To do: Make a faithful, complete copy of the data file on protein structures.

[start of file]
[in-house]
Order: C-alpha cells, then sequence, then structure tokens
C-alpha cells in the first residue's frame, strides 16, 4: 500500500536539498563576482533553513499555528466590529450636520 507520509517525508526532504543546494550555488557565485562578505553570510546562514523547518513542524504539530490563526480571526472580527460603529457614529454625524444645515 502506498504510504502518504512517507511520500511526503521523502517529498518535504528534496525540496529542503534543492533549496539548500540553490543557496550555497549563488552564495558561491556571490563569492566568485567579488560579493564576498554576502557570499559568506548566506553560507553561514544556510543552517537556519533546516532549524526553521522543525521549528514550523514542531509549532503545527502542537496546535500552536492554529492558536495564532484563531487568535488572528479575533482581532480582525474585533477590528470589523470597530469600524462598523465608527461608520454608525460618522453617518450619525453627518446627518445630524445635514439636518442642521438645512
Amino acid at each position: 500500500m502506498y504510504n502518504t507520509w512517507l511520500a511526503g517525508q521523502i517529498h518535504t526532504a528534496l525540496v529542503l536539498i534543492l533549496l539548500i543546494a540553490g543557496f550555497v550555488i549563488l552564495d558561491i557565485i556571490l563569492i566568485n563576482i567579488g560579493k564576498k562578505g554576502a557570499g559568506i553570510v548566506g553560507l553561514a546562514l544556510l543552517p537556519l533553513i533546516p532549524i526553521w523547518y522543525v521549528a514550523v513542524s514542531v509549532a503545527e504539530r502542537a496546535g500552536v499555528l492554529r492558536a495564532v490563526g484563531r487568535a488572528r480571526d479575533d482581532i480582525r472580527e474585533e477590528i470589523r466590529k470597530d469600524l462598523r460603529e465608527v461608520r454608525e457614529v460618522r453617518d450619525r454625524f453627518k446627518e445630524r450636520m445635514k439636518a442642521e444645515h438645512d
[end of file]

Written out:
[in-house]
Order: C-alpha cells, then sequence, then structure tokens
C-alpha cells in the first residue's frame, strides 16, 4: 500500500536539498563576482533553513499555528466590529450636520 507520509517525508526532504543546494550555488557565485562578505553570510546562514523547518513542524504539530490563526480571526472580527460603529457614529454625524444645515 502506498504510504502518504512517507511520500511526503521523502517529498518535504528534496525540496529542503534543492533549496539548500540553490543557496550555497549563488552564495558561491556571490563569492566568485567579488560579493564576498554576502557570499559568506548566506553560507553561514544556510543552517537556519533546516532549524526553521522543525521549528514550523514542531509549532503545527502542537496546535500552536492554529492558536495564532484563531487568535488572528479575533482581532480582525474585533477590528470589523470597530469600524462598523465608527461608520454608525460618522453617518450619525453627518446627518445630524445635514439636518442642521438645512
Amino acid at each position: 500500500m502506498y504510504n502518504t507520509w512517507l511520500a511526503g517525508q521523502i517529498h518535504t526532504a528534496l525540496v529542503l536539498i534543492l533549496l539548500i543546494a540553490g543557496f550555497v550555488i549563488l552564495d558561491i557565485i556571490l563569492i566568485n563576482i567579488g560579493k564576498k562578505g554576502a557570499g559568506i553570510v548566506g553560507l553561514a546562514l544556510l543552517p537556519l533553513i533546516p532549524i526553521w523547518y522543525v521549528a514550523v513542524s514542531v509549532a503545527e504539530r502542537a496546535g500552536v499555528l492554529r492558536a495564532v490563526g484563531r487568535a488572528r480571526d479575533d482581532i480582525r472580527e474585533e477590528i470589523r466590529k470597530d469600524l462598523r460603529e465608527v461608520r454608525e457614529v460618522r453617518d450619525r454625524f453627518k446627518e445630524r450636520m445635514k439636518a442642521e444645515h438645512d